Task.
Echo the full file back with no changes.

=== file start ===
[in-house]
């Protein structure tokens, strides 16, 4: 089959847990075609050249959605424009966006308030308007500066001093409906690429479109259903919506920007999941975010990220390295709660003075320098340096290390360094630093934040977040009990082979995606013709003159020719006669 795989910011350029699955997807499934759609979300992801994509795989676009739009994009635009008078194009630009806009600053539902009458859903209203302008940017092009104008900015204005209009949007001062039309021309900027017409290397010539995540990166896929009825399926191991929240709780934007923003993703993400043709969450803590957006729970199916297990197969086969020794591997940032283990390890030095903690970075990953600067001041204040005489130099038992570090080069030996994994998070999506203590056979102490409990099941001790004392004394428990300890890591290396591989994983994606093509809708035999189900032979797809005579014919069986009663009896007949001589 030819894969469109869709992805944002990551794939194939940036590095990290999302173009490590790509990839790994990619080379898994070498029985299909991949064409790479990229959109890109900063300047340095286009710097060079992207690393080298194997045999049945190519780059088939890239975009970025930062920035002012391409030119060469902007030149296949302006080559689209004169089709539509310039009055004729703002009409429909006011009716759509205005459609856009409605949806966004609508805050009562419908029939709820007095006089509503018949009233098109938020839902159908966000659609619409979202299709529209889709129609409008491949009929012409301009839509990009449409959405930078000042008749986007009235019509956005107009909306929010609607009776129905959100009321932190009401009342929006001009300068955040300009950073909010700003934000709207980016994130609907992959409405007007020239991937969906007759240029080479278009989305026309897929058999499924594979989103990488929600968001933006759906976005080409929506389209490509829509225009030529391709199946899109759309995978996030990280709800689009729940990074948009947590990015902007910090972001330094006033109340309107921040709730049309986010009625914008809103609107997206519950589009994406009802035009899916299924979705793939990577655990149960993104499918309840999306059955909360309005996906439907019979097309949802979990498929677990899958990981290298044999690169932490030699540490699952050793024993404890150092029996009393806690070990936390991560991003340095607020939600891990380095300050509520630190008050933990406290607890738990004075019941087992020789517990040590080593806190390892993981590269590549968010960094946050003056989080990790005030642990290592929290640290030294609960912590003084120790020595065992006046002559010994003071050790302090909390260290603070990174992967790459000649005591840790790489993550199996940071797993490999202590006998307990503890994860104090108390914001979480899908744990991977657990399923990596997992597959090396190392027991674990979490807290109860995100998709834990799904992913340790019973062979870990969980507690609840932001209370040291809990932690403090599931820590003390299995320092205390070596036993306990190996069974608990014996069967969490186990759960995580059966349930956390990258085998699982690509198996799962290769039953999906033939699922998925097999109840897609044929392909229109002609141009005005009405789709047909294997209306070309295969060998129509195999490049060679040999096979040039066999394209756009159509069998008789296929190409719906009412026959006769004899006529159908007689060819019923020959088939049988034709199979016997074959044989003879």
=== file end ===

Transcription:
[in-house]
């Protein structure tokens, strides 16, 4: 089959847990075609050249959605424009966006308030308007500066001093409906690429479109259903919506920007999941975010990220390295709660003075320098340096290390360094630093934040977040009990082979995606013709003159020719006669 795989910011350029699955997807499934759609979300992801994509795989676009739009994009635009008078194009630009806009600053539902009458859903209203302008940017092009104008900015204005209009949007001062039309021309900027017409290397010539995540990166896929009825399926191991929240709780934007923003993703993400043709969450803590957006729970199916297990197969086969020794591997940032283990390890030095903690970075990953600067001041204040005489130099038992570090080069030996994994998070999506203590056979102490409990099941001790004392004394428990300890890591290396591989994983994606093509809708035999189900032979797809005579014919069986009663009896007949001589 030819894969469109869709992805944002990551794939194939940036590095990290999302173009490590790509990839790994990619080379898994070498029985299909991949064409790479990229959109890109900063300047340095286009710097060079992207690393080298194997045999049945190519780059088939890239975009970025930062920035002012391409030119060469902007030149296949302006080559689209004169089709539509310039009055004729703002009409429909006011009716759509205005459609856009409605949806966004609508805050009562419908029939709820007095006089509503018949009233098109938020839902159908966000659609619409979202299709529209889709129609409008491949009929012409301009839509990009449409959405930078000042008749986007009235019509956005107009909306929010609607009776129905959100009321932190009401009342929006001009300068955040300009950073909010700003934000709207980016994130609907992959409405007007020239991937969906007759240029080479278009989305026309897929058999499924594979989103990488929600968001933006759906976005080409929506389209490509829509225009030529391709199946899109759309995978996030990280709800689009729940990074948009947590990015902007910090972001330094006033109340309107921040709730049309986010009625914008809103609107997206519950589009994406009802035009899916299924979705793939990577655990149960993104499918309840999306059955909360309005996906439907019979097309949802979990498929677990899958990981290298044999690169932490030699540490699952050793024993404890150092029996009393806690070990936390991560991003340095607020939600891990380095300050509520630190008050933990406290607890738990004075019941087992020789517990040590080593806190390892993981590269590549968010960094946050003056989080990790005030642990290592929290640290030294609960912590003084120790020595065992006046002559010994003071050790302090909390260290603070990174992967790459000649005591840790790489993550199996940071797993490999202590006998307990503890994860104090108390914001979480899908744990991977657990399923990596997992597959090396190392027991674990979490807290109860995100998709834990799904992913340790019973062979870990969980507690609840932001209370040291809990932690403090599931820590003390299995320092205390070596036993306990190996069974608990014996069967969490186990759960995580059966349930956390990258085998699982690509198996799962290769039953999906033939699922998925097999109840897609044929392909229109002609141009005005009405789709047909294997209306070309295969060998129509195999490049060679040999096979040039066999394209756009159509069998008789296929190409719906009412026959006769004899006529159908007689060819019923020959088939049988034709199979016997074959044989003879």